This article shares some images of sparrows flying inside bushes. Many of us who enjoy bird photography will attest to the fact that some action sequences are challenging to photograph. Capturing small birds in flight is challenging at the best of times. To photograph them while they are flying inside bushes takes it up another notch.
NOTE: Click on images to enlarge.
Let’s start off with a Pro Capture H image run of 10 photographs that shows a sparrow launching into flight, then continuing on and flying past some branches. I used a frame rate of 60 frames-per-second to create this image run. The following images were cropped to approximately 3600 pixels on the width. The subject bird was repositioned in the frames. The images were then resized for web use.
All of the photographs that you are about to view in this image run were captured in a total of 1/6th of a second.
This type of action sequence of birds flying inside bushes can be confidently captured using the Olympus Pro Capture H mode. I had my E-M1X set to 15 Pre-shutter Frames and I used a Frame Count Limiter of 15 frames. This meant that once I fully depressed my shutter my E-M1X would write the files in temporary memory to my card, but my camera would not capture any additional photographs.
Let’s look at another Pro Capture H run captured at 60 frames-per-second. I used the same Pro Capture settings. The following 5 consecutive images were captured in a total of 1/12th of a second. These photographs were cropped to varying degrees on the width in the 3200 to 3600 pixel range. They were then resized for web use.
When using Pro Capture H to photograph small birds flying inside bushes I used the smallest single auto-focus available with my E-M1X. Depending on where the bird is positioned in the tree or bush it is sometimes impossible to position the single auto-focus point on the bird’s head. I never let this bother me. As long as I can get my single auto-focus point on a part of the bird’s body, I know I will still be able to capture my Pro Capture H run.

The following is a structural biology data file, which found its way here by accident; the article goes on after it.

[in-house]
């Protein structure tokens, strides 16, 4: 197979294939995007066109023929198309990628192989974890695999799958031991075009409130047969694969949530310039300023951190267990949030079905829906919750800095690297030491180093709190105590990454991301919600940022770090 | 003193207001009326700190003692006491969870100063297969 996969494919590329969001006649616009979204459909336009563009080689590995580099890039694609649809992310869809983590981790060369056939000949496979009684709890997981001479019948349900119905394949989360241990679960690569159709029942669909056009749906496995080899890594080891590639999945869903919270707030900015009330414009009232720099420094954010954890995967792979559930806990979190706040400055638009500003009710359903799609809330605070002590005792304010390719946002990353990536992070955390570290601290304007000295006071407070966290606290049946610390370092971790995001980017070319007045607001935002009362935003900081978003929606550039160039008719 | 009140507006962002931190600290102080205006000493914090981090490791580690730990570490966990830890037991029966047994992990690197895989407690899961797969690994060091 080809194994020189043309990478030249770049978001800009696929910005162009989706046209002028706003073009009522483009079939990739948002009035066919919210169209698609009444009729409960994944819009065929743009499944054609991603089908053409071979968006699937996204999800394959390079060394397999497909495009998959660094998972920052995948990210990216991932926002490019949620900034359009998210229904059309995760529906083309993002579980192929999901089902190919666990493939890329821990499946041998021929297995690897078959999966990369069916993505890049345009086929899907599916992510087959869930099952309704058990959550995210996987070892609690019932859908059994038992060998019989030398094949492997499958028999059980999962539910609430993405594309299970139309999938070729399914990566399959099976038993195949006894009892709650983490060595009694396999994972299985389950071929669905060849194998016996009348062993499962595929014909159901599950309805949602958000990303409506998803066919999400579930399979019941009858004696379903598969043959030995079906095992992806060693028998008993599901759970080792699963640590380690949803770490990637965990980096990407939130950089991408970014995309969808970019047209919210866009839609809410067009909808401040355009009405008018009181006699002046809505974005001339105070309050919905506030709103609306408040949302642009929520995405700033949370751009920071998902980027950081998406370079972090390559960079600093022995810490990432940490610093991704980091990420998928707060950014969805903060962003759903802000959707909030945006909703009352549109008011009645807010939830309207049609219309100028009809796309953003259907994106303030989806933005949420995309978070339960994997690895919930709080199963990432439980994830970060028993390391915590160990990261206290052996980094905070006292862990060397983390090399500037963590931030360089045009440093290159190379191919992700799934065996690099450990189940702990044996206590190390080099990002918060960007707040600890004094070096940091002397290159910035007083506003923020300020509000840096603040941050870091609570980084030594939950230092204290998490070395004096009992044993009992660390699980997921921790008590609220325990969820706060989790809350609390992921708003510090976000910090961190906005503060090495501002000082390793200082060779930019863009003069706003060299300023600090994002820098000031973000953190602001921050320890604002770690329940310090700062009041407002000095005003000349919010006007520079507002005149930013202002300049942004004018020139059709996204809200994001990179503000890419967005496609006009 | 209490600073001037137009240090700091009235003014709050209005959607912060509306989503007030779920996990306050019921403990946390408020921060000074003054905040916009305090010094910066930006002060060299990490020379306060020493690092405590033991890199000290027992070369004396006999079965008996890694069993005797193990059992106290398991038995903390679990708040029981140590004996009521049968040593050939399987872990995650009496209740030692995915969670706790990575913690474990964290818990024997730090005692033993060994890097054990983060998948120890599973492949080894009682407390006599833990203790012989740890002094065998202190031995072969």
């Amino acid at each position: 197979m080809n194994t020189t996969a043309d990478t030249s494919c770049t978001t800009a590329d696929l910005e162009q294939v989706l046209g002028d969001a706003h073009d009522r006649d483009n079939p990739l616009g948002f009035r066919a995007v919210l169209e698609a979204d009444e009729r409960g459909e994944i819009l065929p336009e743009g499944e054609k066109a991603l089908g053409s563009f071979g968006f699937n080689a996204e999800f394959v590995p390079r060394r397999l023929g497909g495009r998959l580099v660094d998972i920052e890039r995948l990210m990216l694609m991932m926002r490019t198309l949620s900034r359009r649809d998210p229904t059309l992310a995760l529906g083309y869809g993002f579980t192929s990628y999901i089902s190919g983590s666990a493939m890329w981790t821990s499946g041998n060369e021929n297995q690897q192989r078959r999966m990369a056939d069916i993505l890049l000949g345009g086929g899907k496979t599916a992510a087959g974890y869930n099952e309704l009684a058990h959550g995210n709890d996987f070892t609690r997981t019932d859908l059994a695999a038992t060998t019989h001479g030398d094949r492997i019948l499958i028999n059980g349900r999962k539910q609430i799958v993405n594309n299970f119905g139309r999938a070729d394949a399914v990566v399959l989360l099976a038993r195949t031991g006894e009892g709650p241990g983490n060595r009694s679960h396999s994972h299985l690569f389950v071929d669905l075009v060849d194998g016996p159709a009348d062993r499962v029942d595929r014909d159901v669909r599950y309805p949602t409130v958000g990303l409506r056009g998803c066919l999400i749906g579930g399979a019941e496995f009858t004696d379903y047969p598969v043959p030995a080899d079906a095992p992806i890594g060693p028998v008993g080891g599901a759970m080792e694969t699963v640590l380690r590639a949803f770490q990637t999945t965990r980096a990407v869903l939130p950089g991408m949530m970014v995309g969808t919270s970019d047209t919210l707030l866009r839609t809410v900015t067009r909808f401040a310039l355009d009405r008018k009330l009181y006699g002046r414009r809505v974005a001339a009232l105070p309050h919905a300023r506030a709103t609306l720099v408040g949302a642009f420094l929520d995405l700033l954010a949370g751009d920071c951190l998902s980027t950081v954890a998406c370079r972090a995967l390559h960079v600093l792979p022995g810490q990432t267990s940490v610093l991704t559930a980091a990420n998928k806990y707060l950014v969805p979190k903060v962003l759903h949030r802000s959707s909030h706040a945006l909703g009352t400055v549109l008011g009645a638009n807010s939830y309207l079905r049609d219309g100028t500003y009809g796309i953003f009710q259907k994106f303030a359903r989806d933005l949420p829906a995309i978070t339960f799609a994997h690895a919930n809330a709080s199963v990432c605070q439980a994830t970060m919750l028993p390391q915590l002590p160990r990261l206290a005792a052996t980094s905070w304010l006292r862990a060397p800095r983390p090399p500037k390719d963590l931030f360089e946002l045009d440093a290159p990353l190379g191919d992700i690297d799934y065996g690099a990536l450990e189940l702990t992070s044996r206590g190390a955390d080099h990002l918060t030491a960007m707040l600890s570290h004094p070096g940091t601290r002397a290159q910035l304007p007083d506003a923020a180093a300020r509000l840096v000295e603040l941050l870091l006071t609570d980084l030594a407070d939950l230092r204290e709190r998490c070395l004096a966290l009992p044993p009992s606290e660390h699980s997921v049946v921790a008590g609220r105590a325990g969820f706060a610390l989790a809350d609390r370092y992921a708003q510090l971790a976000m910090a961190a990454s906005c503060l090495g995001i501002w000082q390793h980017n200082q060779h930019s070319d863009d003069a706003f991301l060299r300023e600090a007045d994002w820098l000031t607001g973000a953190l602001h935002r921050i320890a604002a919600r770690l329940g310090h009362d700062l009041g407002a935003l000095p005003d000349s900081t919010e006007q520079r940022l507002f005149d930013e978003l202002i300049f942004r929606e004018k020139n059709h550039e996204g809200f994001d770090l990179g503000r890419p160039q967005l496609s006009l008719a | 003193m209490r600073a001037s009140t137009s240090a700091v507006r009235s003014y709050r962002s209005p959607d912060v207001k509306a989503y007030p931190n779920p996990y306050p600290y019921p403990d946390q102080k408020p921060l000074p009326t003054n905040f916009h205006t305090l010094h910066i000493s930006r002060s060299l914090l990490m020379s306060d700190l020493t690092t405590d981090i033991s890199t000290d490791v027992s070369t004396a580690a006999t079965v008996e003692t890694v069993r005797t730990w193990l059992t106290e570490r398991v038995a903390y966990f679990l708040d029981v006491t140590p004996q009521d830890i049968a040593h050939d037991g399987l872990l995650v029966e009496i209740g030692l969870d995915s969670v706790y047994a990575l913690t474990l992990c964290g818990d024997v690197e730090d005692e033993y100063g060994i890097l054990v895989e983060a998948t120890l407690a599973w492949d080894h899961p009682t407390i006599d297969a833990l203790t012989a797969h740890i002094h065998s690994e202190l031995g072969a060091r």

Our final image run is comprised of 3 consecutive images. These were taken from the back end of a Pro Capture H run, after the bird had already flown past some visual obstructions. By considering the most likely flight direction of the bird and anticipating when it may fly past visual obstructions you can capture ‘cleaner’ photographs. The following 3 photographs were captured in a total of 1/20th of a second.
Our final sample image demonstrates how Pro Capture H mode can be used to photograph birds on the other side of a mass of branches and still get the bird in focus.
To capture this type of image I observed where the sparrows were landing on one of their favourite bushes in my neighbour’s backyard. I then placed my single auto-focus point on a particular branch, then waited for a sparrow to land on it. Once the bird landed, I fully depressed my shutter release to lock in the images stored in the temporary memory of my E-M1X.
I cannot stress enough how confidently one is able to capture these types of images with the Olympus Pro Capture H mode. All of the photographs in this article were captured on Easter morning while I was in my backyard.
One of the biggest reasons why I love my Olympus O-MD E-M1X is that it makes it possible for me to confidently capture photographs that were relegated to ‘luck’ in the past.
Photographs were captured handheld using camera gear as noted in the EXIF data. All images were produced from RAW files using my standard process. Photographs we cropped to approximately 3600 pixels on the width, then resized for web use.
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